Children With Intellectual Disability and Hospice Utilization

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Abstract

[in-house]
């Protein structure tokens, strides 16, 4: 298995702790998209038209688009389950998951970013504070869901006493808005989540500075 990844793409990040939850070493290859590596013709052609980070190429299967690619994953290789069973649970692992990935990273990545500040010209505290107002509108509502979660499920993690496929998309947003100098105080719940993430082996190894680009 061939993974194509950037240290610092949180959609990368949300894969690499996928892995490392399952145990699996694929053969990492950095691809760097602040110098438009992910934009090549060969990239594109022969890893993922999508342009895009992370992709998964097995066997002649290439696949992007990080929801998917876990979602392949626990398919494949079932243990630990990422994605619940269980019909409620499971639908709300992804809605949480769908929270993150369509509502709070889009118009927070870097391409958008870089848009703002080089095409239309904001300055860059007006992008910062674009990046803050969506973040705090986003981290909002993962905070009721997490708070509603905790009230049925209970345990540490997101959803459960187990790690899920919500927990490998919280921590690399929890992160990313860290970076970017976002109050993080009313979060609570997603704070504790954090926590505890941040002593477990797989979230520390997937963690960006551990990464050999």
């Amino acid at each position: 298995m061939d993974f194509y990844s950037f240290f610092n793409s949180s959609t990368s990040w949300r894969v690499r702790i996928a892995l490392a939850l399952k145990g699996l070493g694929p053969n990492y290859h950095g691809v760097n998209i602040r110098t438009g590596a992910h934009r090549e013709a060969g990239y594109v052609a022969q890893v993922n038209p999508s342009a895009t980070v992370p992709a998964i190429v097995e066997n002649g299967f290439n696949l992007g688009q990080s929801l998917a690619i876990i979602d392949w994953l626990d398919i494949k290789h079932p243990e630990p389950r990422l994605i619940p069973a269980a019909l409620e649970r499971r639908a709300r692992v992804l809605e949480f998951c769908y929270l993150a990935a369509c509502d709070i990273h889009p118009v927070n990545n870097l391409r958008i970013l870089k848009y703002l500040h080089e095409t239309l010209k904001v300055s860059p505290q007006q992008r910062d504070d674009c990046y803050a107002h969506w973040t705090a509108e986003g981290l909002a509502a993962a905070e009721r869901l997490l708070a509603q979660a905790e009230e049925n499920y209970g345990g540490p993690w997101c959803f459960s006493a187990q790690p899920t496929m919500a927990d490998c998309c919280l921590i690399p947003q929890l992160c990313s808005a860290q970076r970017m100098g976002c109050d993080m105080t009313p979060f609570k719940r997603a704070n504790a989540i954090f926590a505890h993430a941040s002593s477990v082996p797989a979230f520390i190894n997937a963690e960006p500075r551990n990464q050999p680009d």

More than 42,000 children die each year in the United States, including those with intellectual disability (ID). Survival is often reduced when children with ID also have significant motor dysfunction, progressive congenital conditions, and comorbidities. Yet, little is known about hospice care for children with ID. The purpose of this study was to explore the relationship between ID and hospice utilization. In addition, we explored whether ID combined with motor dysfunction, progressive congenital conditions, and comorbidities influenced pediatric hospice utilization. Using a retrospective cohort design and data from the 2009 to 2010 California Medicaid claims files, we conducted a multivariate analysis of hospice utilization. This study shows that ID was negatively related to hospice enrollment and length of stay. We also found that when children had both ID and comorbidities there was a positive association with enrolling in hospice care. A number of clinical implications can be drawn from the study findings that hospice and palliative care nurses use to improve their clinical practice of caring for children with ID and their families at end of life.

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